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Interview: Nicholas Marko, Geisinger on the Groundwork for Big Data Success


We discuss Big Data & Analytics at Geisinger Health System, CDO challenges, and impact of Big Data on decision making at executive level.



nicholas-markoNicholas Marko, MD is Chief Data Officer for Geisinger Health System in Danville, PA. He is a data scientist with expertise in predictive analytics, organizational data strategy, data-driven collaboration, and data science consulting. He heads the Department of Data Science & Engineering in Geisinger’s Division of Applied Research and Clinical Informatics (DARCI) and co-directs the High Performance Computing Center in the organization’s Institute for Advanced Applications (IAA). His specific academic interests include integration of heterogeneous data sources and application of advanced mathematical methods and modeling strategies to generate measurable value for organizations in the healthcare sector and beyond.

Dr. Marko is also a practicing neurosurgeon and serves as Geisinger Medical Center’s Director of Neurosurgical Oncology. His clinical practice focuses on surgical management of patients with malignant brain and spine tumors.

Here is my interview with him:

Anmol Rajpurohit: Q1. How does Geisinger Health System leverage Big Data & Analytics?

geisinger-logoNicholas Marko: This is a broad question, and one that I could talk about for hours! Let me give you a quick overview. The Geisinger Health System has had an electronic medical record in place since the late 90s, so we have about 20 years worth of comprehensive clinical data available for our very stable patient population of approximately 3 million patients. Geisinger also owns an insurance provider, the Geisinger Health Plan, through which many of our patients are insured. This creates a unique opportunity to study both clinical and claims / administrative data, and we are always looking for ways to capitalize on this opportunity to help improve the quality and efficiency of care delivery. Add to that another 19 primary data sources (operational data, billing data, etc), and you have quite an array of information available for us to use to these ends.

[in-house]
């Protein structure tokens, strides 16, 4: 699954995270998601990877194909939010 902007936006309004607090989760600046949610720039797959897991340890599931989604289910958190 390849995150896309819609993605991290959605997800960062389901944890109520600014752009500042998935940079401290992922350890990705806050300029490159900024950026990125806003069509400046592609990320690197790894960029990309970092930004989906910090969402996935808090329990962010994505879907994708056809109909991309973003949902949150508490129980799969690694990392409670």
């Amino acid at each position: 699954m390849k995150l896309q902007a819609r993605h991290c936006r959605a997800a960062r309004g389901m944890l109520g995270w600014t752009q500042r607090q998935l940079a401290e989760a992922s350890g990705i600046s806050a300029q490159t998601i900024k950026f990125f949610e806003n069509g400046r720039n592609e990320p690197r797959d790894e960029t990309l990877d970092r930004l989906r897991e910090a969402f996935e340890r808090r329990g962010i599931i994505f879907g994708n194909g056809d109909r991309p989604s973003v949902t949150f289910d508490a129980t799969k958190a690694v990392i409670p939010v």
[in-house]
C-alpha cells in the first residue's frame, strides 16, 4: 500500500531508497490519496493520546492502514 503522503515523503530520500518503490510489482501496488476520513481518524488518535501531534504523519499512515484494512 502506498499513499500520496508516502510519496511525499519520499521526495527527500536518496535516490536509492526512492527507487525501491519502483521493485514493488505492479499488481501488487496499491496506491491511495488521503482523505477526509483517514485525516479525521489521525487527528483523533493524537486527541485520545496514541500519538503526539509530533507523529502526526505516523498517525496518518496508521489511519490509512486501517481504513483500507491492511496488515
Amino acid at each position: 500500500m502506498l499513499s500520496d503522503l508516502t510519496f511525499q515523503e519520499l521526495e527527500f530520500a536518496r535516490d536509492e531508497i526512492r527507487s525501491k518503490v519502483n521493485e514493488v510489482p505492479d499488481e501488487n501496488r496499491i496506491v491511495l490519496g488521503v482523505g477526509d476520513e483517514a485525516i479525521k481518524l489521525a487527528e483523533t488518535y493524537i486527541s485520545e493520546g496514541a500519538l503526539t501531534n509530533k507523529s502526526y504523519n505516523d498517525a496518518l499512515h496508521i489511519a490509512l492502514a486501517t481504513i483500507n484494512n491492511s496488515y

In that context, Geisinger is always trying to improve the tool set that we apply to these analytic tasks. We have had a dedicated EDW in place for about 8 years designed to make data available to clinicians, investigators, and operational personnel. As more data sources have come online, as the variability of data types and structures has evolved, and as things like unstructured text data, genomics data, and imaging data have entered the mix we have continued to move towards a true “big data” stack for data management and analytics. Our current project in this domain is an aggressive effort to build out an EDW that uses the Apache big data stack (Hadoop, etc). I anticipate that within one year the bulk of our analytics will be coming from that environment, although our relational database structure will still be very much in the mix.

Our analytics are varied and cover basically all parts of the spectrum. Obviously we support a lot of routine business needs, including thousands of reporting and dashboarding functions that are executed regularly. The more exciting part lies beyond that, where we are working with newer data types and more modern strategies to try to extract the most value from our data. healthcare-analyticsWe have a comprehensive effort in imaging analytics, and our genomics analytic system is benefiting from a new agreement that is helping us generate sequence data on 100,000 patients over the next 2 years. We are also using more sensor data / IoT type information, including RFID and patient tracking tools, and analyzing this data for predictive purposes (rather than just routine operations) is an active interest of ours. I personally head our Data Science Department, where we are mixing research with application as we study how the structure and fundamental nature of various types of healthcare data affect downstream predictive analytics, and we keep a very practical component of this in play by trying to readily translate our most interesting results into immediate clinical application.